It was during this time that I began to really see the effects of culture on human beings. My anthropology teacher acknowledged many of the discrepancies I had been feeling. One day in class a realization surfaced about how culture forces people to conform. It was here that it dawned on me that psychologists were often causing harm to others who were trying to wake up. Psychologists are enculturated like everyone else in mainstream culture. Enculturation can effect conscious and unconscious pressure to conform to mainstreamed cultural beliefs. Those seeking counseling are quite often limited or kept from becoming conscious. This occurs with Caucasians, but more so with minorities. This is a major reason why most minorities don't seek counseling with Caucasian psychologists. At this point I all but gave up on being a therapist. Synchronicity intervened and made me aware of Fairhaven College, where I could customize my own degree program. My intuition told me to create my own degree program in spiritual psychology.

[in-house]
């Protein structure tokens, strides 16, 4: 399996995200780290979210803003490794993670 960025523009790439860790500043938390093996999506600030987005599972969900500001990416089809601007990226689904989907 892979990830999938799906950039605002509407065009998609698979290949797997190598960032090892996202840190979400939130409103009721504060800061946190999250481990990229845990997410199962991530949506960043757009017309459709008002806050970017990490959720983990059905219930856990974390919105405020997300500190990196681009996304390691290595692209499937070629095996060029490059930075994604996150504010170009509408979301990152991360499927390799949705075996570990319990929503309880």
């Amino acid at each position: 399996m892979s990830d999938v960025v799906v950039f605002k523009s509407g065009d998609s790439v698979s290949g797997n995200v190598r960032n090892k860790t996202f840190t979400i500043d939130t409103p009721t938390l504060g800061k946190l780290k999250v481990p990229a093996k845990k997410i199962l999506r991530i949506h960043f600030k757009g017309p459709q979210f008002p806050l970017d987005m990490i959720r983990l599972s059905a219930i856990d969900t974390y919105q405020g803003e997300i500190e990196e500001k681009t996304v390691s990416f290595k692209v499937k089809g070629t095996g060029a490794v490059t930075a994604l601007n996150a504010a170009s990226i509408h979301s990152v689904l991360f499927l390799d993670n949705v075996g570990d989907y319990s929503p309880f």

Critical thinking has been my biggest ally in my waking up process. The educational system is supposed to embrace this. I found this to be the exact opposite with many students and teachers alike. Enculturation is a very powerful force to be reckoned with. Moving beyond my own beliefs was difficult enough. Trying to move beyond mainstream culture has been even more mystifying. All of my classes have assisted me in my process. I have always been able to see the similarities among the various studies such as cultural anthropology, political economy, philosophy, art history, creative arts, sign language, logic, history, astronomy, and even math. Since beginning my journey, I have been able to see from many perspectives. This goes totally against mainstream culture. Throughout my process of learning I have taken the readings, discussions, and documentaries and critically thought through all of what made sense and what didn’t make sense. Paying attention to my intuition allowed me to discern what truths are more like half-truths. This is where I was led to discover the discrepancies and begin re-integrating the half-truths back into whole truths. Spirit has led me to sources of information I needed to know to understand the whole truth.